Don’t let special interests tie the FCC’s Hands

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Protect Internet Freedom, a First Amendment group, is comparing the Federal Communications Commission to Facebook after allegations that the agency censored comments it received from the public. (AP Photo/Andrew Harnik) Andrew Harnik

Don’t let special interests tie the FCC’s Hands

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Funding for the federal government runs out on Dec. 16. The Federal Communications Commission (FCC) spectrum auction authority expires the same day. Spectrum, the invisible airwaves that enable technology like cellular service and Wi-Fi, powers the technologies you and I use every day — and FCC auctions are critical to distributing it.

There is bipartisan support for reauthorizing FCC spectrum authority as part of the federal funding package, but special interests are pushing to add provisions to favor themselves. The wireless industry wants the federal government to clear the most valuable spectrum bands for themselves and prohibit the FCC from allocating valuable spectrum for innovative private networks or gigabit Wi-Fi. This would be a major mistake.

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Exclusively licensed spectrum, unlicensed spectrum, and shared licensed spectrum all play an important role in our economy and our daily lives. This is why 25 public interest groups, community organizations, schools, and libraries penned a letter to Senate Commerce Committee leadership urging them to reauthorize FCC auction authority while rejecting wireless industry demands to require the FCC to auction specific bands. At the same time, 26 companies, industry associations, and spectrum access stakeholders sent a letter to FCC leadership to build on the demonstrated success of the Citizens Broadband Radio Service (CBRS), a “licensed-by-rule” regime that allows broadband providers and operators of private networks to share spectrum with federal users and licensees as long as they follow the rules of the road. My organization, Public Knowledge, signed both letters.

The scope of this support illustrates the importance of allowing the FCC the freedom to provide adequate spectrum for all uses rather than letting a single industry sector dominate. Signatories to both letters include anchor institutions using CBRS to extend affordable access into their communities, wireless internet service providers, and Native American tribes in rural areas neglected by traditional mobile carriers and cable operators and using CBRS to augment their mobile service — competing with the concentrated wireless industry and bringing prices down for consumers.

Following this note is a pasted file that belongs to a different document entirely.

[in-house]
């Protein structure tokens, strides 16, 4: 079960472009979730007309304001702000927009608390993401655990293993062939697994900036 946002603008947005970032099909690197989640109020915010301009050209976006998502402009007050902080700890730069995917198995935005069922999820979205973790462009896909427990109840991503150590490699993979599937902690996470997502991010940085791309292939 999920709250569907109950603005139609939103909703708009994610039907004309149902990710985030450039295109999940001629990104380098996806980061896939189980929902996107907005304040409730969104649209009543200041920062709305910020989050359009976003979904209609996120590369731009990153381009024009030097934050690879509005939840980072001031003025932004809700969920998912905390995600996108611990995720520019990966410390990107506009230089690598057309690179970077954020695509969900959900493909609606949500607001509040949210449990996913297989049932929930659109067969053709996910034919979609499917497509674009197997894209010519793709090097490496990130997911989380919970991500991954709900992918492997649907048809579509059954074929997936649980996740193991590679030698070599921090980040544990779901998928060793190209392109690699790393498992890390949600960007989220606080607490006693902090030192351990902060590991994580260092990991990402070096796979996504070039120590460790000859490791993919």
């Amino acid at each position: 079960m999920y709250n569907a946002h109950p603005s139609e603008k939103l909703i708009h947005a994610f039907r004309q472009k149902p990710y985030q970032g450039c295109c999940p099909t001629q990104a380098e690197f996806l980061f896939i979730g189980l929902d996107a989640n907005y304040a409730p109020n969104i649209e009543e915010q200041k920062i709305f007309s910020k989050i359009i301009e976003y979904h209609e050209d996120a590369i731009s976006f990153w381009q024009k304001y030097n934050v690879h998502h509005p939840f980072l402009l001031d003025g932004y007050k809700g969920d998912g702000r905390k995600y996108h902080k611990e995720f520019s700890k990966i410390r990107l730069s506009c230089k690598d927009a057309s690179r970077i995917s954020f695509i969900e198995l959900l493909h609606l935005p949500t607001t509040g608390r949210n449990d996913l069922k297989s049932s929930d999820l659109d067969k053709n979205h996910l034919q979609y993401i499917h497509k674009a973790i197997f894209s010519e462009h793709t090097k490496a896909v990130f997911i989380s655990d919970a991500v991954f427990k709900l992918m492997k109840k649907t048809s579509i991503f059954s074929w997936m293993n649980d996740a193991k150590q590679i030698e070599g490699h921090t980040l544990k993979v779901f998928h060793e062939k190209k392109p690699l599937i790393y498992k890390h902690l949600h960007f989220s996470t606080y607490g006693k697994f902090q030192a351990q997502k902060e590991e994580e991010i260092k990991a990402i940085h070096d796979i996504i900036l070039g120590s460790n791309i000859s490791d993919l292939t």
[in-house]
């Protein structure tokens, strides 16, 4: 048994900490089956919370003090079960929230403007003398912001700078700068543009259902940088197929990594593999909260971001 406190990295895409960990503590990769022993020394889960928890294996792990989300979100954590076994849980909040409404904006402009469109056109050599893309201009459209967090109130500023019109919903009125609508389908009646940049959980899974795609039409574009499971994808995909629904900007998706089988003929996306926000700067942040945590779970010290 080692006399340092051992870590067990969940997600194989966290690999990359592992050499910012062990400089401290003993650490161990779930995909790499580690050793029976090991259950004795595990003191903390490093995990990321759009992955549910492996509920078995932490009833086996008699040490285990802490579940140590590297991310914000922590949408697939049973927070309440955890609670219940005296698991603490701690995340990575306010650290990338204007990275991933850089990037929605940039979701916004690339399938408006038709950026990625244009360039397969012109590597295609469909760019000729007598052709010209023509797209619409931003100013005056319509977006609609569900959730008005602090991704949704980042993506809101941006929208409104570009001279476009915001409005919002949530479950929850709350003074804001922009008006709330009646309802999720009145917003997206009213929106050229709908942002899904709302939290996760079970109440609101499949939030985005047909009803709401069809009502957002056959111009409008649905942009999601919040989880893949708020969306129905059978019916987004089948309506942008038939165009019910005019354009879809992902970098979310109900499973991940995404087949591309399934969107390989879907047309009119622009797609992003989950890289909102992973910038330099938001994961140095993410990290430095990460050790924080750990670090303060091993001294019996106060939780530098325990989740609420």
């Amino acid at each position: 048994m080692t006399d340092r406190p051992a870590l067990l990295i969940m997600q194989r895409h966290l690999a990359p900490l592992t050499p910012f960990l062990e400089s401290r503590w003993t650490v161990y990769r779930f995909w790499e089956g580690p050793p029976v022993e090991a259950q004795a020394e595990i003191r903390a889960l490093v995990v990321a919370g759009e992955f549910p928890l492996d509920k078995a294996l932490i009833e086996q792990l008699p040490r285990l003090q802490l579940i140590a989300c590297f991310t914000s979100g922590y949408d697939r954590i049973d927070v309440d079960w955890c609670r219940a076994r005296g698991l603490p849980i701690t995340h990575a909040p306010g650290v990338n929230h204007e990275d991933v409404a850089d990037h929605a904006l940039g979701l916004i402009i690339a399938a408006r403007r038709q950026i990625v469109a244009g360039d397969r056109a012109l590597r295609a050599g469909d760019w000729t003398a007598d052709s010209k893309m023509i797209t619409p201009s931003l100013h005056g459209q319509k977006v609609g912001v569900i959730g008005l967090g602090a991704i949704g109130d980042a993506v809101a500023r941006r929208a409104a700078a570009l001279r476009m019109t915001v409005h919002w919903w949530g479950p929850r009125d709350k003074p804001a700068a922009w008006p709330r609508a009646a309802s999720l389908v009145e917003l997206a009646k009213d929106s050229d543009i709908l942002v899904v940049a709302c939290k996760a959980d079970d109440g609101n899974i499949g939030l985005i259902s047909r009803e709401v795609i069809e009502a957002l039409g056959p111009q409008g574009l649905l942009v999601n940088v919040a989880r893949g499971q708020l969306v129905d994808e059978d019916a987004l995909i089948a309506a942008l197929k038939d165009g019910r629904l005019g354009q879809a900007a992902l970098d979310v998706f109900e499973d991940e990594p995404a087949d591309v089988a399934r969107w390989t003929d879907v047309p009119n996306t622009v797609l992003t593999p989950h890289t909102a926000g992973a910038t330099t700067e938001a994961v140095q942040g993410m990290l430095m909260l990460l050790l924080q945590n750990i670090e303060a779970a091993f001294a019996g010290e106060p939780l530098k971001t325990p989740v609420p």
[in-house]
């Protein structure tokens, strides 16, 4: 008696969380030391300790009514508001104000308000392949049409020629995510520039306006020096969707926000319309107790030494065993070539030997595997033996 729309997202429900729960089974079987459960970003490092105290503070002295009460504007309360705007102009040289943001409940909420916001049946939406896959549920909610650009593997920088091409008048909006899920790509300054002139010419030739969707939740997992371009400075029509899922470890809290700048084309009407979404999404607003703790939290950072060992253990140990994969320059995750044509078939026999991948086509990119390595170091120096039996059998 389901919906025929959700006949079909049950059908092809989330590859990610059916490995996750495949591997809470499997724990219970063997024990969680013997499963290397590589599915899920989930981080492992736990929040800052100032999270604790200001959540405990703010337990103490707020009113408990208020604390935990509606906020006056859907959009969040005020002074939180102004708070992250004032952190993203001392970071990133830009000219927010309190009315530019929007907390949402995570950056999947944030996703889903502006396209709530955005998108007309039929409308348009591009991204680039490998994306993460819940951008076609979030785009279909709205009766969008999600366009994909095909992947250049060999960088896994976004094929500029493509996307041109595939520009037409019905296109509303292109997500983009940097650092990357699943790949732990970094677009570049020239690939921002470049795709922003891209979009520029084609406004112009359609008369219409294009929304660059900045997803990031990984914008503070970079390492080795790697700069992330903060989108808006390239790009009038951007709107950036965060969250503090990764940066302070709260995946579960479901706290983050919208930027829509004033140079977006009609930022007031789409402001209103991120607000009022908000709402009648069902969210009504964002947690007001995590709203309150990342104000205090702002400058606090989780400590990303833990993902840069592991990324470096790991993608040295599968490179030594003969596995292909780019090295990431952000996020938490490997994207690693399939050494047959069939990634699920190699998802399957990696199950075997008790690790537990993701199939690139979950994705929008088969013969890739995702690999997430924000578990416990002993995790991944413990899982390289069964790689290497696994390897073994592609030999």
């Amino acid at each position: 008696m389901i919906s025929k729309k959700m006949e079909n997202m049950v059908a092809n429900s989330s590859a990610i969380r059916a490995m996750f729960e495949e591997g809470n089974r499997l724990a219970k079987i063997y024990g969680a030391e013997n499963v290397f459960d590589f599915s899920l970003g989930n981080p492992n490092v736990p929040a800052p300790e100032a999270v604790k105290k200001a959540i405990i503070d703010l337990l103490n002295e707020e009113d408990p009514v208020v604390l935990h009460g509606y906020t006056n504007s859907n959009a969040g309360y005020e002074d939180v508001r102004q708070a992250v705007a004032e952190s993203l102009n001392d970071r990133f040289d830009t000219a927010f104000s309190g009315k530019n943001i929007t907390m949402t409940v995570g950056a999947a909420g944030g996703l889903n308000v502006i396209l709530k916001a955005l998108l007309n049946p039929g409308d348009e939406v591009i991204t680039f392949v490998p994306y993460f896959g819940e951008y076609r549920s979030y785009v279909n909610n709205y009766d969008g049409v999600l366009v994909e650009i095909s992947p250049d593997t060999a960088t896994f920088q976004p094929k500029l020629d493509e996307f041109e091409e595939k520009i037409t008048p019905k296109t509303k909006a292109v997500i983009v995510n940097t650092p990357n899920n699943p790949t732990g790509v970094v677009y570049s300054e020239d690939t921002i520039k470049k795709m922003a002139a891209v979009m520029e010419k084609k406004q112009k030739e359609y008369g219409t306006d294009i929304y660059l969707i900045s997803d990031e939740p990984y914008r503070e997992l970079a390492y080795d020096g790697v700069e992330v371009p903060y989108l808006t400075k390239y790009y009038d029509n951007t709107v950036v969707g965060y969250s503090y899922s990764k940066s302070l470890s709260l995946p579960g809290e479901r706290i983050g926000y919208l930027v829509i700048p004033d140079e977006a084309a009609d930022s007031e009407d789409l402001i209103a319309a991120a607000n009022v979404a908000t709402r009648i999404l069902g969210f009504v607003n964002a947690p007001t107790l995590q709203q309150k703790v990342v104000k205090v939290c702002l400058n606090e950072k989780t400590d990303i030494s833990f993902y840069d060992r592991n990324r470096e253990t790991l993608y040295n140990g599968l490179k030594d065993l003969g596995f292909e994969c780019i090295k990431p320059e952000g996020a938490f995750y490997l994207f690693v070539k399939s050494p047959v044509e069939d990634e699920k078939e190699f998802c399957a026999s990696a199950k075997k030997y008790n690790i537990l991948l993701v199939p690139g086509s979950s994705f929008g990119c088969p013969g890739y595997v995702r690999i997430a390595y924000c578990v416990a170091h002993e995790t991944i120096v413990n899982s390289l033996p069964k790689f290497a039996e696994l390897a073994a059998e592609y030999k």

CBRS and unlicensed spectrum have also emerged as the home of innovation for radical new services and wireless business models. In particular, private 5G networks have flourished using CBRS, and the future of open radio access networks (O-RAN) may well run through these private networks. CBRS is the most innovative spectrum access regime designed by the FCC in years. CBRS was explicitly designed by the FCC to sit halfway between traditional licensing and traditional unlicensed and meet needs that neither the wireless industry nor Wi-Fi could meet. The wireless industry hated this from the get-go and opposed it every step of the way.

In the approximately three years since rules went into effect — and despite uncertainty caused by wireless carrier efforts to remake spectrum in its own image and pester the FCC to change the settled rules — the FCC has authorized several hundred types of CBRS devices. Warehouse managers, including the U.S. Marine Corps, use CBRS to track inventory. Manufacturers use it to increase efficiency and reduce risk to workers. The City of Las Vegas built a massive CBRS network to bring broadband access to students during the height of the pandemic and has now committed to using CBRS to build the largest open private network in the U.S. for its small businesses and schools.

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CBRS competes for the same spectrum the wireless industry wants for exclusive licensing — hence the sudden slew of reports and editorials denouncing CBRS as a “failure.” And the proof that CBRS “fails?” It doesn’t work for the wireless carriers, so it’s a failure no matter who else uses it.

The U.S. leads the world in wireless innovation because the FCC successfully balances the interests of all wireless stakeholders and finds innovative ways to provide spectrum access for new uses. Congress should reauthorize the FCC’s auction authority while preserving the flexibility the FCC has used to keep the wireless economy and wireless innovation flourishing. Congress needs to listen to the nearly 50 different businesses, trade associations, and companies that rely on CBRS and other shared spectrum models rather than the smear campaign from one industry segment bent on keeping out rivals and stifling innovations that challenge their business model.

Harold Feld is Senior Vice President at Public Knowledge.

© 2022 Washington Examiner

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